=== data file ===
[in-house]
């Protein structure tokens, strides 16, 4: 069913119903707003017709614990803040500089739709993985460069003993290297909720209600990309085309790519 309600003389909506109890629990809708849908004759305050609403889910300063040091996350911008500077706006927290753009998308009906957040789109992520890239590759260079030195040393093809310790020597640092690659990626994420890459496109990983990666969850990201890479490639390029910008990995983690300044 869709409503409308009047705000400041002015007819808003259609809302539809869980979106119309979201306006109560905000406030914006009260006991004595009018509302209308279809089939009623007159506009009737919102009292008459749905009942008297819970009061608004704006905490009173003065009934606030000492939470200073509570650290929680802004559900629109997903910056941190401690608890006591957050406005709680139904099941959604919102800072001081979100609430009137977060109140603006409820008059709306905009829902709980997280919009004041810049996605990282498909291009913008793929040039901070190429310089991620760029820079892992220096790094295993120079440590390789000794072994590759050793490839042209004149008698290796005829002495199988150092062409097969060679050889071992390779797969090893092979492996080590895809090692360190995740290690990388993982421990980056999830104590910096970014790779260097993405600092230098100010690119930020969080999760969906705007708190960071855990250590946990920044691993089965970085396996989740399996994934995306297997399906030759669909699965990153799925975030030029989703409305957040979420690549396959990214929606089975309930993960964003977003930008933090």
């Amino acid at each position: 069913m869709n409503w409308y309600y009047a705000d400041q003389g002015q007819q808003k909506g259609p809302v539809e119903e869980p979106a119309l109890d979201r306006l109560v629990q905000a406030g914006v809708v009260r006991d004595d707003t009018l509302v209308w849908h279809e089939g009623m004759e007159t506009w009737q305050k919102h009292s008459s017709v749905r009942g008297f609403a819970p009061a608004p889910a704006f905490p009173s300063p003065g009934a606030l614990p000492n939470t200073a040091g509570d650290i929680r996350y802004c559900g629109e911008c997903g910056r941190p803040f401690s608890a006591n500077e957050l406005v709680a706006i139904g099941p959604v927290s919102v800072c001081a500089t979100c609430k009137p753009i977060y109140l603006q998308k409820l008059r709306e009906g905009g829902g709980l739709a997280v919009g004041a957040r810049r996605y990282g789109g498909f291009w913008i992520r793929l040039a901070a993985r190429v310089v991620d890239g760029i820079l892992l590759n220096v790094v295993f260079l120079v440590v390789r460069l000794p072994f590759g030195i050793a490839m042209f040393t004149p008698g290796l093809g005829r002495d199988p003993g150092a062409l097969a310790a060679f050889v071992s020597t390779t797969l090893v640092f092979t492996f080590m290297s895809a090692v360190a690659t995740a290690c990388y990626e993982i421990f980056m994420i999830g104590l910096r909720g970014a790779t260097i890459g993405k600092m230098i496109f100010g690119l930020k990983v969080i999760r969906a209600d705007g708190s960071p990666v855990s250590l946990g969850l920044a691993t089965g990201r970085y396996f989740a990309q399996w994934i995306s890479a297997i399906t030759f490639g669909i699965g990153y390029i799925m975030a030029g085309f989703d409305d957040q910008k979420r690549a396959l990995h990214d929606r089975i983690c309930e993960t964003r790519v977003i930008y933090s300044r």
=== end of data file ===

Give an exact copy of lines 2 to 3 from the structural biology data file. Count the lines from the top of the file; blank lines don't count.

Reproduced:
């Protein structure tokens, strides 16, 4: 069913119903707003017709614990803040500089739709993985460069003993290297909720209600990309085309790519 309600003389909506109890629990809708849908004759305050609403889910300063040091996350911008500077706006927290753009998308009906957040789109992520890239590759260079030195040393093809310790020597640092690659990626994420890459496109990983990666969850990201890479490639390029910008990995983690300044 869709409503409308009047705000400041002015007819808003259609809302539809869980979106119309979201306006109560905000406030914006009260006991004595009018509302209308279809089939009623007159506009009737919102009292008459749905009942008297819970009061608004704006905490009173003065009934606030000492939470200073509570650290929680802004559900629109997903910056941190401690608890006591957050406005709680139904099941959604919102800072001081979100609430009137977060109140603006409820008059709306905009829902709980997280919009004041810049996605990282498909291009913008793929040039901070190429310089991620760029820079892992220096790094295993120079440590390789000794072994590759050793490839042209004149008698290796005829002495199988150092062409097969060679050889071992390779797969090893092979492996080590895809090692360190995740290690990388993982421990980056999830104590910096970014790779260097993405600092230098100010690119930020969080999760969906705007708190960071855990250590946990920044691993089965970085396996989740399996994934995306297997399906030759669909699965990153799925975030030029989703409305957040979420690549396959990214929606089975309930993960964003977003930008933090």
């Amino acid at each position: 069913m869709n409503w409308y309600y009047a705000d400041q003389g002015q007819q808003k909506g259609p809302v539809e119903e869980p979106a119309l109890d979201r306006l109560v629990q905000a406030g914006v809708v009260r006991d004595d707003t009018l509302v209308w849908h279809e089939g009623m004759e007159t506009w009737q305050k919102h009292s008459s017709v749905r009942g008297f609403a819970p009061a608004p889910a704006f905490p009173s300063p003065g009934a606030l614990p000492n939470t200073a040091g509570d650290i929680r996350y802004c559900g629109e911008c997903g910056r941190p803040f401690s608890a006591n500077e957050l406005v709680a706006i139904g099941p959604v927290s919102v800072c001081a500089t979100c609430k009137p753009i977060y109140l603006q998308k409820l008059r709306e009906g905009g829902g709980l739709a997280v919009g004041a957040r810049r996605y990282g789109g498909f291009w913008i992520r793929l040039a901070a993985r190429v310089v991620d890239g760029i820079l892992l590759n220096v790094v295993f260079l120079v440590v390789r460069l000794p072994f590759g030195i050793a490839m042209f040393t004149p008698g290796l093809g005829r002495d199988p003993g150092a062409l097969a310790a060679f050889v071992s020597t390779t797969l090893v640092f092979t492996f080590m290297s895809a090692v360190a690659t995740a290690c990388y990626e993982i421990f980056m994420i999830g104590l910096r909720g970014a790779t260097i890459g993405k600092m230098i496109f100010g690119l930020k990983v969080i999760r969906a209600d705007g708190s960071p990666v855990s250590l946990g969850l920044a691993t089965g990201r970085y396996f989740a990309q399996w994934i995306s890479a297997i399906t030759f490639g669909i699965g990153y390029i799925m975030a030029g085309f989703d409305d957040q910008k979420r690549a396959l990995h990214d929606r089975i983690c309930e993960t964003r790519v977003i930008y933090s300044r």